I have so many stories, anecdotes and tales about our holidays spent in the Outer Hebrides that I could probably write a book about them. My eulogy of the island alone, would take up at least half of the book, describing the rich wildflower machair, the white sands, the giant Atlantic waves, the smell of peat smoke curling from the chimneys, crofting life…. Evenings cooking herrings in oatmeal with mustard sauce, a glass of Talisker whisky to hand.
Our first visit to the Isle of Lewis did not have what could be described as an auspicious start. At the time we had 4 children (Theo was still in the pipe-line so to speak) aged 7, 3, 2, and a 6 week-old baby. Add to that genetic mix, two exhausted parents, an ancient wheezing long-wheel base Landover, an 8 hr drive, a 3hr ferry crossing and all the other little incidentals that make family life what it is, and it was always bound to be something of an adventure.
When at last the Caledonian MacBrayne ferry sailed into picturesque Stornoway harbour we were relieved and excited to have finally arrived. Bags, children and various bits of miscellanea where carted down from the passenger deck to the car deck below. Engines started to rev up from the lorries and cars and soon the great ferry doors were opened and we were out on the open road once more. I was driving and my husband was endeavouring to map read us out of Stornoway and onto the road that headed southwest down to Bragar on the western side of the Island. We’d probably been driving for around 20 minutes when one of the children asked us where Georgia was? I slammed my foot hard on the brake, forcing the car into an emergency stop, and did a quick head count. GEORGIA! Where the hell is Georgia? I screamed at my husband, and he in turn screamed at me and then everyone screamed in unison ‘GEORGIA’S still on the boat!!’
How any Mother could be so utterly hopeless that they leave their tiny infant on a boat, I just don’t know but the fact is that I did, I’d left my darling 6 week old baby on a boat and had gone off without her. I don’t believe I have ever driven so fast in my life. We flew through Stornoway, narrowly missing pedestrians by inches, drove down one way streets the wrong way and finally screeched to a halt on the quayside in a cloud of dust and a smell of burning rubber just as the last of the cars, lorries and passengers where being waved on board the boat for the next trip back to the mainland.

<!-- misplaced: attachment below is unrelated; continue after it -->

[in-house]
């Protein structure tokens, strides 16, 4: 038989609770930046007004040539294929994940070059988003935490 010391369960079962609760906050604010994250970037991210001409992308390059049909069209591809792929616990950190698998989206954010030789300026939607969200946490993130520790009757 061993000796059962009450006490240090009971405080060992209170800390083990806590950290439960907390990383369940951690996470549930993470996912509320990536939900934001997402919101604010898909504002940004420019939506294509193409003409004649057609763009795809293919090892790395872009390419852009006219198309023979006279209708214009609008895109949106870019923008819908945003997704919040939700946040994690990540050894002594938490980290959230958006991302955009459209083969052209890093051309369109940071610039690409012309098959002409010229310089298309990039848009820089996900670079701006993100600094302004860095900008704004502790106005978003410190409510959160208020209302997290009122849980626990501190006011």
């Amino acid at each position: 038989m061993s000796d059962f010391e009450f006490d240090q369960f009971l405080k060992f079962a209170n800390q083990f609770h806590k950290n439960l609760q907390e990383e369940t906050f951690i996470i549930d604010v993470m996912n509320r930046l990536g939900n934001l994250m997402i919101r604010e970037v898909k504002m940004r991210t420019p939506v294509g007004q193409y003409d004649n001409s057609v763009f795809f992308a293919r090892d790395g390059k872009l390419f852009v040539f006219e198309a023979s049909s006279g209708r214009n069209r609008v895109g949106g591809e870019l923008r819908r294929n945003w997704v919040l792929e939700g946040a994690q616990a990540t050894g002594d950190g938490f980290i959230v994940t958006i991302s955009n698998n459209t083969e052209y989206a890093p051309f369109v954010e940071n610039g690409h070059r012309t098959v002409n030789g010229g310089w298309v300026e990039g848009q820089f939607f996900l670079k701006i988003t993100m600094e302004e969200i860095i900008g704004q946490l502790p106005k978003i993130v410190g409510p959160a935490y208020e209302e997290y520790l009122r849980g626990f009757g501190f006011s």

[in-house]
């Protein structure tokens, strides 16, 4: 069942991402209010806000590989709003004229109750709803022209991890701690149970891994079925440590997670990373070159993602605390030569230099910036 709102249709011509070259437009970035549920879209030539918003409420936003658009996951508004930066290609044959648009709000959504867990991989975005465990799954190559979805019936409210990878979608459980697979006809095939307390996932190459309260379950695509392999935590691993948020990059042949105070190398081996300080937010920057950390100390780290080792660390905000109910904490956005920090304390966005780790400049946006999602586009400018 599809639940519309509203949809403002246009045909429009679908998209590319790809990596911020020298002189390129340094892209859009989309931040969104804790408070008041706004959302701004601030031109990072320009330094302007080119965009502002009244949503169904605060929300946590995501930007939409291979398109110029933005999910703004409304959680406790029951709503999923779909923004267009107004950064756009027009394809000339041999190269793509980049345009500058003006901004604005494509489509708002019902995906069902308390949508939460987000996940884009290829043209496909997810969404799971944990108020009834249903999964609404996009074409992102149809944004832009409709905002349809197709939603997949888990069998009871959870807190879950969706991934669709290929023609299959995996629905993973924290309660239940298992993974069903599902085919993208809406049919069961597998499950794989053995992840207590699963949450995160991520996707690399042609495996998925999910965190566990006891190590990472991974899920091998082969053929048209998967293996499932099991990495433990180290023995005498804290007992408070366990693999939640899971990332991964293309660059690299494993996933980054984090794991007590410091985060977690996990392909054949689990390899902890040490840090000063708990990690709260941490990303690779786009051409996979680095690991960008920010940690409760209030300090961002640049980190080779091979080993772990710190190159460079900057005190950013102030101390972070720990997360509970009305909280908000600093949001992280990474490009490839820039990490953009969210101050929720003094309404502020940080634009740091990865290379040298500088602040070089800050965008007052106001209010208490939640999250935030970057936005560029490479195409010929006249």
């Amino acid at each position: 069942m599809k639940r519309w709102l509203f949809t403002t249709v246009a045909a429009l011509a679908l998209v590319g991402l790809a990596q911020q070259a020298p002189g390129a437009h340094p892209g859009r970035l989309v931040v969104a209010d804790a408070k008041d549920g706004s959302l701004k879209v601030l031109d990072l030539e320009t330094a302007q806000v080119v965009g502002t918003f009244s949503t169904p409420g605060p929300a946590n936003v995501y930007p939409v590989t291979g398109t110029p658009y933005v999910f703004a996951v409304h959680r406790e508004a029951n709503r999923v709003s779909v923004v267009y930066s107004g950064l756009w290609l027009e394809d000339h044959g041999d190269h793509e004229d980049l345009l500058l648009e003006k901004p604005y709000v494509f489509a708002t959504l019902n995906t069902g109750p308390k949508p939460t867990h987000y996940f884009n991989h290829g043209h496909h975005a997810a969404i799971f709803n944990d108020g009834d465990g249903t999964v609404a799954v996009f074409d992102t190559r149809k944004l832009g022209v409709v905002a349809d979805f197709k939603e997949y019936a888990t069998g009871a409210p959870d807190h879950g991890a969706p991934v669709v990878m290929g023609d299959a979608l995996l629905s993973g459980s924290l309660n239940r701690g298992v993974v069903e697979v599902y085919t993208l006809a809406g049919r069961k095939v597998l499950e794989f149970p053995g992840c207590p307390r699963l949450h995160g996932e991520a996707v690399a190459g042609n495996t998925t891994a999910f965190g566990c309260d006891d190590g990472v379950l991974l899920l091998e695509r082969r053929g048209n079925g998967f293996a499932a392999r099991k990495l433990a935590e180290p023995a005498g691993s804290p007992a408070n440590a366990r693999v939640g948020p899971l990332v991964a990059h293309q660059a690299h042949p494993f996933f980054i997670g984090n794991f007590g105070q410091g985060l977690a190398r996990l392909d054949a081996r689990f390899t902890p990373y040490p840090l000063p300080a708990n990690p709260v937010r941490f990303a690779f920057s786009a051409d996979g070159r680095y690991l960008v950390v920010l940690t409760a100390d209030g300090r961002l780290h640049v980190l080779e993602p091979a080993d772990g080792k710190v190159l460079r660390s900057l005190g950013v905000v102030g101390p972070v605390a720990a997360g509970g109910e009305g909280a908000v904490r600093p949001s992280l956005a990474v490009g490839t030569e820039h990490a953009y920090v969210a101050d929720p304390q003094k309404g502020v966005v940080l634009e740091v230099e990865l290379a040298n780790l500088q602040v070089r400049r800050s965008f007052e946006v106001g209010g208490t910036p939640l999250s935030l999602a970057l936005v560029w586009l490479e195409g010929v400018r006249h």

I found my cherub exactly where I had left her. Sound asleep in her Moses basket up in the cabin on the passenger deck, blissfully unaware of her Mother’s negligence.
The second faux pas that I made was on the following day, Sunday. After breakfast, I put on a laundry wash and taking full advantage of the perfect drying conditions, sunny weather and fresh hebridean breeze, I pegged it out to dry on the line outside before heading off with the family to enjoy our first day exploring Lewis.
It did occur to me as we were driving around the island that it was very quiet. We saw the odd crofter tending to his haystack in the fields, a procession of villagers all dressed in black on their way to church, but there were no shops open, which was fine as we had our sandwiches, our flask of tomato soup and everything that our hearts desired for a perfect day out, safe in the knowledge that we had at least this time remembered to bring all of our children.
Later that evening when the children had been bathed and put to bed, I poured myself a large whisky and sat down in front of the fire with the ‘Guest Book’. I opened it and there on the first page was a reminder of the Do’s and Don’t’s when staying at the cottage. Rule Number One: Never hang your washing out on the line to dry on a Sunday. You will upset and offend the neighbours. Sunday observance is very important here in Lewis and we ask that you respect it, thank you.*
Oh dear, not only was I a terrible mother, but I’d now become a terrible neighbour as well.
There is much to do and see on the islands, especially if you love nature and wildlife and our first two weeks there went all to quickly. I was determined that we should see otters and it became a standing joke with the children and my husband, every time I pulled off the road and ran down to the shore hoping to spot one. This fanaticism did pay off as early one morning on a subsequent trip after I dragged everyone out of bed at sunrise and we drove down to the shoreline a mile from the croft and watched and waited. You can imagine our excitement when a family of otters and their babies suddenly appeared and then spent the next half and hour or so playing and swimming. Baby Otters are quite enchanting and very playful – I could have watched them for hours.